Over the weekend I was fortunate enough to be involved in a piece for the Canberra Times on salaries in the ACT, thanks wholly to my journalist friend who set up the connection. Whilst the online version doesn’t show me in it (you’ll have to buy the paper for that!) the main thrust of it was that, for men at least, the highest paying industry you can be in is ICT. Whilst my part was merely to put the human element into the story it got me thinking about my career to date and why the IT industry in Canberra has been so lucrative over the past half decade or so. As far as I can tell it’s a local phenomena to Canberra thanks to a few obvious factors.
I’ve always been interested in computers but when it came time to choose my career I wasn’t really looking to end up where I am now. By training I’m technically an engineer and by rights I should’ve been seeking jobs in embedded systems or at the very least a software engineer role. It wasn’t for lack of trying however, after languishing on a help desk for a year and a half I finally struck out at my first programming job, applying for a junior developer position at the Australian Treasury Department. Funnily enough I actually got that role although instead of taking it I foolishly used it as leverage to get a similar job at my current work place. That of course was an unmitigated disaster as I was put into a team that didn’t want nor need me and less than 6 months later I jumped ship into my first system administrator role.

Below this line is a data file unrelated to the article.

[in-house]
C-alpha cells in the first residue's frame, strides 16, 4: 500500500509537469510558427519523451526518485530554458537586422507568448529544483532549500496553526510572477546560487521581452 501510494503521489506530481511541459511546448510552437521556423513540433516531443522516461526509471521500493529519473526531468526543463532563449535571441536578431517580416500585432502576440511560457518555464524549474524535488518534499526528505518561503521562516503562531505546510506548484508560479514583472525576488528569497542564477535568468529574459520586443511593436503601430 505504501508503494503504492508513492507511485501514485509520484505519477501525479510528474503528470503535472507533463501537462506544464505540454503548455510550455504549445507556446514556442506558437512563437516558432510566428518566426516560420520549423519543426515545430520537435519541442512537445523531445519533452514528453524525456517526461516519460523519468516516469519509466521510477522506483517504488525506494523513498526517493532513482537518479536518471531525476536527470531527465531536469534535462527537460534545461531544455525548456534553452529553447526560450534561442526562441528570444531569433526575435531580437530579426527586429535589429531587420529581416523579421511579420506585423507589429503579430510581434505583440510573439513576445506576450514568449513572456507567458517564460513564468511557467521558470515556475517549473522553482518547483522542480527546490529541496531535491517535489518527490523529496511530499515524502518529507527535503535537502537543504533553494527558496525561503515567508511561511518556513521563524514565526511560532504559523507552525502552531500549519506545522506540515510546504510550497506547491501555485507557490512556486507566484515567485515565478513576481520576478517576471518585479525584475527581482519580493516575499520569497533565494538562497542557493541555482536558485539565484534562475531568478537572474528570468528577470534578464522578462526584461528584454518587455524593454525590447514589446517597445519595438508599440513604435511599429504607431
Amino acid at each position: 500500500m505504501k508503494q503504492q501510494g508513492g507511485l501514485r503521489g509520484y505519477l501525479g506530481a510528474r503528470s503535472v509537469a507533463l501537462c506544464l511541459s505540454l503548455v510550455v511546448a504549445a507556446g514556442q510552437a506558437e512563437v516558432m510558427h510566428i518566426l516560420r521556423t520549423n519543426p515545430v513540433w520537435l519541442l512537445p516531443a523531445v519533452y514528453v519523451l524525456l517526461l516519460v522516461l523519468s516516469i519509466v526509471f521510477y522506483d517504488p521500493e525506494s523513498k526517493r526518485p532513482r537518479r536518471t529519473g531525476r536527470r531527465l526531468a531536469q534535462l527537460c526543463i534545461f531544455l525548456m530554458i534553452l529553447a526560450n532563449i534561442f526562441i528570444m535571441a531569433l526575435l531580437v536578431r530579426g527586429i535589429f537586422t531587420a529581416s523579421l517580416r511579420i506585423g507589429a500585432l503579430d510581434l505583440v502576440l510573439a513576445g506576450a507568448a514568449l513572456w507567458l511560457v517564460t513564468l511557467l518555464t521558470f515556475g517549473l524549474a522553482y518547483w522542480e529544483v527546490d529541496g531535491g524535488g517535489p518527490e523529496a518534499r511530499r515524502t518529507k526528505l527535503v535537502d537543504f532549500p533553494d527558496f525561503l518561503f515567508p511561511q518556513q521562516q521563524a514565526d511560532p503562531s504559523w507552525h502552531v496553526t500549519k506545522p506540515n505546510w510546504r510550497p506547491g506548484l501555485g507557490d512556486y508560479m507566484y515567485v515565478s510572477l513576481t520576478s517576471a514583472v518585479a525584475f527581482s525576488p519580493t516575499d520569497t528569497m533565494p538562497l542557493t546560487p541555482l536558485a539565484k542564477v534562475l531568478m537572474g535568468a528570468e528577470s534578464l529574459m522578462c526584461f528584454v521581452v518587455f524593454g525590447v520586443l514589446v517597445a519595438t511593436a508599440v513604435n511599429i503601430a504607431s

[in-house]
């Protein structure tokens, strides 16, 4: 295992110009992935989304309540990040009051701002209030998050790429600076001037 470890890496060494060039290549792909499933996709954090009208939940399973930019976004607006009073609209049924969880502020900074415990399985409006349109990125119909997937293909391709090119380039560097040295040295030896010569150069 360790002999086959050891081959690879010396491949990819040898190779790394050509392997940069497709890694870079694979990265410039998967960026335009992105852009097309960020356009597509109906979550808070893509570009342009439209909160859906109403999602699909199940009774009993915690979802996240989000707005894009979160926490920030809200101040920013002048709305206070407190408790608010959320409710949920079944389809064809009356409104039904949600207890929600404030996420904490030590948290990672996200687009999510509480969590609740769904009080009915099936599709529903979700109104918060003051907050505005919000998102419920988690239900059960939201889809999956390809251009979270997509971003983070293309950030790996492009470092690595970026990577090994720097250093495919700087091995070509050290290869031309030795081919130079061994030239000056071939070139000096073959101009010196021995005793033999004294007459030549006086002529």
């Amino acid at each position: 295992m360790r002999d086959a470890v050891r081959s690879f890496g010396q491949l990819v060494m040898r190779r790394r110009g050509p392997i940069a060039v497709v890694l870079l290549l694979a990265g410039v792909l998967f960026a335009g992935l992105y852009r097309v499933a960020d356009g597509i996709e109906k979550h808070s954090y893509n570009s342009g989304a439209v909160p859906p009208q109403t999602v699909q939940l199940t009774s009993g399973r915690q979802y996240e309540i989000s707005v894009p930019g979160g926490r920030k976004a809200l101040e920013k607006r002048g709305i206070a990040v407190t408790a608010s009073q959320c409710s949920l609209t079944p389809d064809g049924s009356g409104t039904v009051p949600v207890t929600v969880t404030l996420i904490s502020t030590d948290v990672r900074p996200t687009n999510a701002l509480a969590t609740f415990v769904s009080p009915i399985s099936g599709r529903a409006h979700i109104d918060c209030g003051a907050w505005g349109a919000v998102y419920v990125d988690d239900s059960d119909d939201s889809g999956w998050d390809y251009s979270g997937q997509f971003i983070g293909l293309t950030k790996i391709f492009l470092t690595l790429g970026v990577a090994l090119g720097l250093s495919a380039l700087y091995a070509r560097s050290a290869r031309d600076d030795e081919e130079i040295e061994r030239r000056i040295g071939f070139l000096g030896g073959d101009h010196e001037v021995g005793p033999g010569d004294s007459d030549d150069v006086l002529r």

After making that jump the prospect of taking a massive pay cut to be an actual engineer didn’t look so appealing.
In fact the next few years saw me go on a roller coaster ride of several jobs in the IT industry. It wasn’t because I couldn’t hold a job down or I got fired for incompetence, more it was that I found people were more willing to pay market rates for new hires than they were to promote someone internally. The reason for this was simple, there’s has always been a shortage of skilled IT people in the Canberra area. The reasons behind that are twofold: all government departments have their head offices (and therefore the majority of their IT infrastructure) in Canberra and the population here is just over 350,000. This means it’s a seller’s market here when you’ve got skills in IT and it has been for the past 5 years.
Realistically it’s just another example simple economic principles in action. There’s a relatively fixed supply of skilled IT workers in Canberra and in order to increase that supply they have to make it attractive for people to consider making the move. The first, and usually primary, motivator for most people is base salary and when you’re competing against private industry in other states the wages have to be comparable for people to consider making the move. Over the years this quickly put the average IT wage well out of the reach of normal APS brackets and thus we saw the birth of the contractor industry in Canberra in order to keep the level of skills required in the region. There was of course the dark times when the Gershon Report was in full swing which kept the IT market down in Canberra for a short period of time but it rebounded with renewed gusto the second people realised work wasn’t getting done.
However I strongly believe that this is a local maxima, focused tightly around the Canberra region. Put simply the factors involved in driving IT salaries up just don’t exist in the same concentration outside Canberra as every other major city has a higher population and much smaller government presence. This doesn’t mean IT isn’t worth anywhere in Australia outside of Canberra, far from it. IT skills are amongst some of the most portable talents to have as nearly every industry in the world relies on IT for critical business functions. If you’re really trying to make the most of the IT industry in Australia (and you’re not an entrepreneur) then you really can’t go past Canberra, especially as a starting point.